Drones are forming an important part of search and rescue or first responder teams with success thanks to improving technology. Now Swiss air rescue service Rega has developed a new– drone that can autonomously scan large areas and identify tool in the search for missing persons.
The heat-seeking drone is designed to help its human rescue teams find people who are lost, injured or ill in the mountains of Switzerland and Lichtenstein, where Rega operates.
The small drone is equipped with infrared and daylight cameras, a mobile phone tracking function, and an array of on-board sensors. The Rega drone is able to scan large areas of terrain for anyone who has got themselves into trouble in the mountains. It can spot a phone within an uninhabited area from hundreds of metres away – and therefore usually its owner.
The drone’s software has been contributed by the university ETH Zurich– its custom-made algorithms crunch the data coming through from the various cameras on the Rega drone and identify potential sightings of people and transfer the pixel pattern of collected images relaying information of any presumed humans back to the operator on the ground.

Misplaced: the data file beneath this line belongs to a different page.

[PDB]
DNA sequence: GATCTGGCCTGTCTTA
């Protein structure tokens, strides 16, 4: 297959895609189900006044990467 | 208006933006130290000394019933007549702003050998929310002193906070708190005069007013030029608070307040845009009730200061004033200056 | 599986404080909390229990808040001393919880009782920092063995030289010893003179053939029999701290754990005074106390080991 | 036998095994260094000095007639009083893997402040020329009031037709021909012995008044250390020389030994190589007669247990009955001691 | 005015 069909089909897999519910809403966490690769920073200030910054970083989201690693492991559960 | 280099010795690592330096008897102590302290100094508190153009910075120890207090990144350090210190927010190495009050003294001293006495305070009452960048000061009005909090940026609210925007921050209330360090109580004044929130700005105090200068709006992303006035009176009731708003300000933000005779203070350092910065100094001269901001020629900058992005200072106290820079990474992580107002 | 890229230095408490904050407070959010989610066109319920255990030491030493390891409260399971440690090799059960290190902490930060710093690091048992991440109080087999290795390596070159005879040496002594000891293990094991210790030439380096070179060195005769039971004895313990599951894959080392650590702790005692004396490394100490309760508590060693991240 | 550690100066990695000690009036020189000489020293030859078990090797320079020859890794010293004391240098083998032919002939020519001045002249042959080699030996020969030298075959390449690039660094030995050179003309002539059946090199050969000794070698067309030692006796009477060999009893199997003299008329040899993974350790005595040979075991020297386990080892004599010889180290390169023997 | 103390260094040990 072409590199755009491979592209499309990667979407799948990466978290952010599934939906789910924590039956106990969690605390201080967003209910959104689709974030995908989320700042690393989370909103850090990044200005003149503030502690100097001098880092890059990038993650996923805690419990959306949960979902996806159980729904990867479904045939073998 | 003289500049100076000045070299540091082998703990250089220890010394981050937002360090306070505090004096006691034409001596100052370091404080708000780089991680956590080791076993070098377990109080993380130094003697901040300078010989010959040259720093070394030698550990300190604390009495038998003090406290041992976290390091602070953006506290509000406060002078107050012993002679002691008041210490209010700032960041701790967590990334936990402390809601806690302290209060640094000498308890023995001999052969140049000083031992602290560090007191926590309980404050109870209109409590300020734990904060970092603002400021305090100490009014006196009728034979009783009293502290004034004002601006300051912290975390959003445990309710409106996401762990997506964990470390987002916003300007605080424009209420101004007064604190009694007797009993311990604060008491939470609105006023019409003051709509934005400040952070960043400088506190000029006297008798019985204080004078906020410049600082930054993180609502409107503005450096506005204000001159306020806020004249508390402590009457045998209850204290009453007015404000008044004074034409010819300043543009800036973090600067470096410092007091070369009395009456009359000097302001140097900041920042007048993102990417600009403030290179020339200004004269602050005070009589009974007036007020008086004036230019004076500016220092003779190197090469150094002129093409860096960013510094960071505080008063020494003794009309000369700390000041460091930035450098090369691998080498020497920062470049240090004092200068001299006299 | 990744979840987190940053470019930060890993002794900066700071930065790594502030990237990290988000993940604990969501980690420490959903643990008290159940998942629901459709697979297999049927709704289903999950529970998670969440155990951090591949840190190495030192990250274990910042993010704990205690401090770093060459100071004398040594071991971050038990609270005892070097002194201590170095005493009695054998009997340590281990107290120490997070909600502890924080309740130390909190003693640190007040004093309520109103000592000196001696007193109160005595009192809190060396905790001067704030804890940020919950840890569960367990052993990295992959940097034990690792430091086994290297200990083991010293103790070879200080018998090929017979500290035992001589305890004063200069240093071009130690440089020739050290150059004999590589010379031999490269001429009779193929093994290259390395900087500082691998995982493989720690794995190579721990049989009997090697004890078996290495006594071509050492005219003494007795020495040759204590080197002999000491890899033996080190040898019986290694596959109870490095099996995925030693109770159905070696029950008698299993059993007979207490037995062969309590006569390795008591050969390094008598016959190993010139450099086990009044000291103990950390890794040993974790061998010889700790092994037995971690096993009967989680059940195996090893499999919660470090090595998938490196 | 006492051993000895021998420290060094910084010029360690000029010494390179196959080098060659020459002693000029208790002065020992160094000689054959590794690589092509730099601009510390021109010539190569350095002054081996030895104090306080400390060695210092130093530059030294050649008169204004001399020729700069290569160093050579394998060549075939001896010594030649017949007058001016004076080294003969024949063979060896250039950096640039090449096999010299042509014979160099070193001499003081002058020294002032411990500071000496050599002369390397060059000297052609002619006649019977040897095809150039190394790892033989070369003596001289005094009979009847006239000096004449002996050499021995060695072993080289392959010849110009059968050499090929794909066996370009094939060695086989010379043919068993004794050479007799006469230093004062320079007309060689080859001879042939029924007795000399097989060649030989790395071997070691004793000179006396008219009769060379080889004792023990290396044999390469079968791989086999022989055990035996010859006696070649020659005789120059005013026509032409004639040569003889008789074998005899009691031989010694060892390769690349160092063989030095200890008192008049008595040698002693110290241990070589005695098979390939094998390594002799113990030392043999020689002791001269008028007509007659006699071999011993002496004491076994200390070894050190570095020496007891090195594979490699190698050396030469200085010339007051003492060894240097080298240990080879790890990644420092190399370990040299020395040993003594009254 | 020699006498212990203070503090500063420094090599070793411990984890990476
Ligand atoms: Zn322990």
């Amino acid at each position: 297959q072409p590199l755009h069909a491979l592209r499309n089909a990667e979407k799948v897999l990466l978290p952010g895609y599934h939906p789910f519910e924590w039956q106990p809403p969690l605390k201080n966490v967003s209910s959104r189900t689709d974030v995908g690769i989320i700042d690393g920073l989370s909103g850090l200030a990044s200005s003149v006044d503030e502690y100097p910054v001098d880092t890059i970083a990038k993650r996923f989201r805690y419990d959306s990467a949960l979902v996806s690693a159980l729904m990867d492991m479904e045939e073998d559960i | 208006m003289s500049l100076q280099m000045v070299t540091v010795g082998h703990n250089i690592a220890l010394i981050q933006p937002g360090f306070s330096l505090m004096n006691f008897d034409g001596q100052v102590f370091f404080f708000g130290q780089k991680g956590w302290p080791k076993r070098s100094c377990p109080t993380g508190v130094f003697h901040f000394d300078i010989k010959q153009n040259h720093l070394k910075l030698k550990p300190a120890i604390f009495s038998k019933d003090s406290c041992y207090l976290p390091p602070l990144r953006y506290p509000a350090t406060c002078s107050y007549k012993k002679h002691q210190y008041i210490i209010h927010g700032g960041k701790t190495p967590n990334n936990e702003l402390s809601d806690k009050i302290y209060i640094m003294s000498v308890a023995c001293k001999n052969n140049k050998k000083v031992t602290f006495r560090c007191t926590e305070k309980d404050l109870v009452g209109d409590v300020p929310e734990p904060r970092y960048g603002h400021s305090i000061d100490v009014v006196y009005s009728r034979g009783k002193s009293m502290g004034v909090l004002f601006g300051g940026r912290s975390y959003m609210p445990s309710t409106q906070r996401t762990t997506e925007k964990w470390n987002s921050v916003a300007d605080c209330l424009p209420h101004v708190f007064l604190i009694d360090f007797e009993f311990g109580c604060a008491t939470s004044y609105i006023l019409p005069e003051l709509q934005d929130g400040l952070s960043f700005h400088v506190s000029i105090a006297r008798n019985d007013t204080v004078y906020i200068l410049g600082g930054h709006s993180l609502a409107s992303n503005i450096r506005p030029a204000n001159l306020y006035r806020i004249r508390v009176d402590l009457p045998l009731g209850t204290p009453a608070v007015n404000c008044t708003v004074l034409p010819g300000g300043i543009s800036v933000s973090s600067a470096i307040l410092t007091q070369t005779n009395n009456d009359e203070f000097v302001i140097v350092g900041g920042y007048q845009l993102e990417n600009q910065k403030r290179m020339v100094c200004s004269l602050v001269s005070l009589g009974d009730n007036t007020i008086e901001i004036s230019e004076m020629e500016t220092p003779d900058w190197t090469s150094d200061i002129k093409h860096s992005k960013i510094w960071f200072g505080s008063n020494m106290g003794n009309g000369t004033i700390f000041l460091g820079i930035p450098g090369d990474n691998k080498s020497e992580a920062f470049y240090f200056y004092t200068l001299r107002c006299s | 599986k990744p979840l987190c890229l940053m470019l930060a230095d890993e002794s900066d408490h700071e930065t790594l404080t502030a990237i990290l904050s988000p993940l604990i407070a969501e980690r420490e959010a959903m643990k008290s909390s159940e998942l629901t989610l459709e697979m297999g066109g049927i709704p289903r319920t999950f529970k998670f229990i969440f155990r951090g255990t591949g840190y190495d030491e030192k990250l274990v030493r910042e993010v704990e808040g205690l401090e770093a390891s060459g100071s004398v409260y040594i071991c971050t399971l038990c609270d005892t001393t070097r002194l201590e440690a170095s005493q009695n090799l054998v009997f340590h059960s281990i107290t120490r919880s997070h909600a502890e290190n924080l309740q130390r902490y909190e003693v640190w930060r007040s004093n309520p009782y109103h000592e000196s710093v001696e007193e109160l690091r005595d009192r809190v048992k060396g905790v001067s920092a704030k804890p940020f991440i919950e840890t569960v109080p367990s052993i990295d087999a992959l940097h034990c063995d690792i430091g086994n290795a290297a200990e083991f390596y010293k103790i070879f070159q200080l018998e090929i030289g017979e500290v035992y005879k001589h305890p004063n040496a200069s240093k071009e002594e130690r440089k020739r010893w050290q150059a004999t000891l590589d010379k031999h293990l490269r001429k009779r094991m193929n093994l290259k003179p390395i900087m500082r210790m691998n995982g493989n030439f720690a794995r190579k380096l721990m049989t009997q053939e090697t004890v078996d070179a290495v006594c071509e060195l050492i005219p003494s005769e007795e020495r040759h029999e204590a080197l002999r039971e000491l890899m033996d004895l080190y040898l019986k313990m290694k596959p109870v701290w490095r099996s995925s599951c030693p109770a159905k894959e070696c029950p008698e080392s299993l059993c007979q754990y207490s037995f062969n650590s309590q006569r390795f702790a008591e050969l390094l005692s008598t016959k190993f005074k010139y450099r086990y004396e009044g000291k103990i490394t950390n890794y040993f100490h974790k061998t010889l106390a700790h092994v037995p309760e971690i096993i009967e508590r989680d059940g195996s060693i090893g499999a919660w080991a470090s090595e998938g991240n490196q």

It can work in poor visibility conditions, a stumbling block for the standard air rescue helicopters.
Its features are:
- A helicopter like structure with three rotor blades 6.5 ft in diameter.
- Designed to fly at an altitude of 80-100 meters (262-328 ft).
- Uses satellite navigation techniques to methodically cover a predefined area autonomously.
- Anti-collision systems for avoiding power lines and other aircraft.
- An emergency parachute fitted.
- Won’t be sent over airports or heavily populated areas.
Rega, a private non-profit company, developed the drone after failing to find a suitable solution already on the market when they were looking for a device that could cover great distances and run for hours beyond the sightline of a human operator.
Stressing that the Rega drone is not intended to replace human rescuers; rather, it is a tool to help its teams work faster Sascha Hardegger, Rega head of helicopter operations who led the project said, “Even if the drone is unmanned and can fly autonomously, it still needs a well-trained drone crew, comprising an operator and a pilot, to coordinate the search with the various rescue teams and to deploy the drone effectively,” adding, “Difficult person searches only have a chance of succeeding if all the rescue teams involved work closely together. If the search for an ill or injured person proves successful, a Rega helicopter or other form of rescue will still be needed to recover the person or fly medical assistance to the site of the incident.”
Rega is currently trialling the drone in collaboration with Swiss police. The drone has already been a year and a half in testing and should be ready to embark on solo missions sometime in 2020, Rega has said. Rega ran 160 air searches for missing people in 2018, and the new drone should end up making a real difference in locating people and saving lives.
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